قالب وردپرس درنا توس
Home / World / Ethiopia plants more than 350 million trees in 12 hours

Ethiopia plants more than 350 million trees in 12 hours



The tree planting outbreak was part of a wider reforestation campaign called "Green Legacy," led by the country's prime minister, Abiy Ahmed. Millions of Ethiopians across the country were invited to take part in the challenge. Within the first six hours, Ahmed tweeted that around 150 million trees had been planted.

"We're halfway to our destination," he said, encouraging the Ethiopians to "build on momentum in the remaining hours." At the end of the 12-hour deadline, the Prime Minister turned again to Twitter to announce that Ethiopia has not only reached but surpassed its "collective goal #GreenLegacy".
In total, 353,633,660 tree seedlings had been tweeted by Getahun Mekuria, the country's Minister of Innovation and Technology, .

Monday's challenge encouraged citizens in Africa's second-largest nation to plant 200 million trees in one day. India set the world record in 2017 when around 1.5 million volunteers planted 66 million within 12 hours.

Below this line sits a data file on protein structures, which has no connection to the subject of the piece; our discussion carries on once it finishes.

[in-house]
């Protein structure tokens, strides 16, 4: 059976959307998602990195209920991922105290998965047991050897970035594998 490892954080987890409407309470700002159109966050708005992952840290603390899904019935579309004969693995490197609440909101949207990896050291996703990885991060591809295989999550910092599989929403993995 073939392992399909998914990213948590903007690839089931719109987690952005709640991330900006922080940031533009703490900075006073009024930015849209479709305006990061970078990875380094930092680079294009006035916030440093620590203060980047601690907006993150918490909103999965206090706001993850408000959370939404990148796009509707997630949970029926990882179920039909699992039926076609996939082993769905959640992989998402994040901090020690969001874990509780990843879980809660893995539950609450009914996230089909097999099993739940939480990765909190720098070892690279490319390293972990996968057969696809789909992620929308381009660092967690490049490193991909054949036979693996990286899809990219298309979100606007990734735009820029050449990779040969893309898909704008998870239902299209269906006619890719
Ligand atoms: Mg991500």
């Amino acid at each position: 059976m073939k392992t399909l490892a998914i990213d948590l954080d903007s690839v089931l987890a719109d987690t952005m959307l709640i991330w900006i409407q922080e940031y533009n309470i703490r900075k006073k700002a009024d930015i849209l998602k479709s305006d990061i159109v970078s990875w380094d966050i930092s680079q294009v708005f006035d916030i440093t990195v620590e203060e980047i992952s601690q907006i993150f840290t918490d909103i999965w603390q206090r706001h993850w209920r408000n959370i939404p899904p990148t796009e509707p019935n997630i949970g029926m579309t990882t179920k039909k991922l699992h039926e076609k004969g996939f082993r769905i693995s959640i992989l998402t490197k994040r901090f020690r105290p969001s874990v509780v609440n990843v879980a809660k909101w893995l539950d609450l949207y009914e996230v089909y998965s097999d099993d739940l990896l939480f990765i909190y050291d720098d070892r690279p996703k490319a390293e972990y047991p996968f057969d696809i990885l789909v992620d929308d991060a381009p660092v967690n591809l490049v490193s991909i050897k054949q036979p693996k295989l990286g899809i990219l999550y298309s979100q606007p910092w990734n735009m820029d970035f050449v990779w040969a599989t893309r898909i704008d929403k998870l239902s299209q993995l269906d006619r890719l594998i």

Ethiopia's goal for the entire season is even greater; The National Tree Planting Campaign aims to plant 4 billion trees during the "rainy season" – between May and October, according to a May tweet by Ahmed and helping farmers out of poverty, less than 4% of the land is forested in Ethiopia, compared with around 30% at the end of the 19th century.

The interior also suffers from the effects of the climate crisis with land degradation, soil erosion, deforestation and recurring droughts and floods, which are compounded by agriculture. Eighty percent of the Ethiopian population depends on agriculture as a livelihood.
In 2017, Ethiopia, along with more than 20 other African nations, pledged to restore 100 million hectares of land as part of the initiative to restore African forest landscapes.
The study estimates that restoring the lost forests of the world could remove two-thirds of the total planetary warming carbon that is due to human activities in the atmosphere.
The study, carried out by researchers from ETH Zurich, calculated that the restoration of degraded forests around the world can bind around 205 billion tonnes of carbon in total. Global carbon emissions amount to around 10 billion tons per year.


Source link